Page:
If Theranos had been able to successfully develop and market the Edison analysis device, it would have been nothing short of a breakthrough in medical analysis technology. Saying “goodbye to the big bad needle” and combining several tests into one package with the promise of results in hours instead of weeks is a noble goal. Yet, the entire endeavour required the development and perfection of analytical, engineering and internet transmission technologies which either did not exist or were impossible given the current state of the art. Chance and circumstance seem to have played a significant role in clouding the judgement of experienced board members from critically analysing Holmes’s proposition. Everyone wanted to believe that what Holmes was doing could and would work. For example, Larree Renda, Safeway’s executive vice president’s husband was battling lung cancer and the prospect of a machine with a quick, painless, and accurate analysis of his blood was an easy sell to her. According to Carreyrou, “each blood draw was an exercise in torture because his veins were collapsing. Theranos’s finger prick system would be a godsend for him, she thought” (Carreyrou 2018 p 92). Whilst Dr. Jay Rosan of Walgreens was “a health nut” who watched his diet, exercised religiously and was generally obsessive about health, exercise and diet with a passion for empowering people to live healthier lives. In Theranos, “he’d found a company he was convinced would change the face of the pharmacy industry.” (Carreyrou 2018 p.83). David Shaywitz succinctly summed this up in his Forbes article on lessons to be learned from Theranos when he wrote: “…..the Theranos story emphasizes the importance of scrutinizing data, reviewing evidence, performing careful diligence, subjecting findings and methodology to peer review, etc, vs investing in hype” (Shaywitz 2018).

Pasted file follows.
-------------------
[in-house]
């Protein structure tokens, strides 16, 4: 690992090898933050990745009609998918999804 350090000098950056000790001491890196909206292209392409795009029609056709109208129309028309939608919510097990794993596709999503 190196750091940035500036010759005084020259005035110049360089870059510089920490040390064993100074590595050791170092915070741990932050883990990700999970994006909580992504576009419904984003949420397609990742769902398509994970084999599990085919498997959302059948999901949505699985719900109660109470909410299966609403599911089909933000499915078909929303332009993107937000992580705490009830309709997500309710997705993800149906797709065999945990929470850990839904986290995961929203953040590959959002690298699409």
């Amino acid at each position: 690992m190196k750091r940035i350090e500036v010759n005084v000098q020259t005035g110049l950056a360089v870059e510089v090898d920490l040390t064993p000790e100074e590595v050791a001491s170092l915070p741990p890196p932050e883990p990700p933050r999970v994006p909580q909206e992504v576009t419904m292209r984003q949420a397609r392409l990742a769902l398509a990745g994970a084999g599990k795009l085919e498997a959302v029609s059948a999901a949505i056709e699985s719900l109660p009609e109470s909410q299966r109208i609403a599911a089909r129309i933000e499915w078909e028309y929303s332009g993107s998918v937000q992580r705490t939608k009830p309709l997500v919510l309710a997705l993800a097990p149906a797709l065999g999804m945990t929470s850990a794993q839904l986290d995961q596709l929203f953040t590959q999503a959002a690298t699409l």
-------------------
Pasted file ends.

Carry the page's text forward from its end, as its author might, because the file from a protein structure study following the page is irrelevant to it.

The bottom line